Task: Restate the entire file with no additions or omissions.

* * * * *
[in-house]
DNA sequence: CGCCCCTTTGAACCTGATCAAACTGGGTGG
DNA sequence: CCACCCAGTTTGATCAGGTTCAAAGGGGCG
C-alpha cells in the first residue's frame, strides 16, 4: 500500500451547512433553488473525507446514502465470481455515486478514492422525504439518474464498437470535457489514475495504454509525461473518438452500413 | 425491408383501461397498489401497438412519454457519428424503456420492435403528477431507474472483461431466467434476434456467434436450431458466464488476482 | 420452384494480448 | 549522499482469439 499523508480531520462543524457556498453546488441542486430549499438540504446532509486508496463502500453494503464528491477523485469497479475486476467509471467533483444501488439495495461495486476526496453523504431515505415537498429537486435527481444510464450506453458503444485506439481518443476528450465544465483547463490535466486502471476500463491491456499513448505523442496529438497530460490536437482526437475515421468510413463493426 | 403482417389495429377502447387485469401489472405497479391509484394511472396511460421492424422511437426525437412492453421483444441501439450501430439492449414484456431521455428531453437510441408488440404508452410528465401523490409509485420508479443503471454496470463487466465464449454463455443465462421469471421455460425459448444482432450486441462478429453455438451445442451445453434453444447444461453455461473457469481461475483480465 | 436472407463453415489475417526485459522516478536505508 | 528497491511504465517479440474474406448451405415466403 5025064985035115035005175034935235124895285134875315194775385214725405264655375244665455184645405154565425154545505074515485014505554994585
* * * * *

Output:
[in-house]
DNA sequence: CGCCCCTTTGAACCTGATCAAACTGGGTGG
DNA sequence: CCACCCAGTTTGATCAGGTTCAAAGGGGCG
C-alpha cells in the first residue's frame, strides 16, 4: 500500500451547512433553488473525507446514502465470481455515486478514492422525504439518474464498437470535457489514475495504454509525461473518438452500413 | 425491408383501461397498489401497438412519454457519428424503456420492435403528477431507474472483461431466467434476434456467434436450431458466464488476482 | 420452384494480448 | 549522499482469439 499523508480531520462543524457556498453546488441542486430549499438540504446532509486508496463502500453494503464528491477523485469497479475486476467509471467533483444501488439495495461495486476526496453523504431515505415537498429537486435527481444510464450506453458503444485506439481518443476528450465544465483547463490535466486502471476500463491491456499513448505523442496529438497530460490536437482526437475515421468510413463493426 | 403482417389495429377502447387485469401489472405497479391509484394511472396511460421492424422511437426525437412492453421483444441501439450501430439492449414484456431521455428531453437510441408488440404508452410528465401523490409509485420508479443503471454496470463487466465464449454463455443465462421469471421455460425459448444482432450486441462478429453455438451445442451445453434453444447444461453455461473457469481461475483480465 | 436472407463453415489475417526485459522516478536505508 | 528497491511504465517479440474474406448451405415466403 5025064985035115035005175034935235124895285134875315194775385214725405264655375244665455184645405154565425154545505074515485014505554994585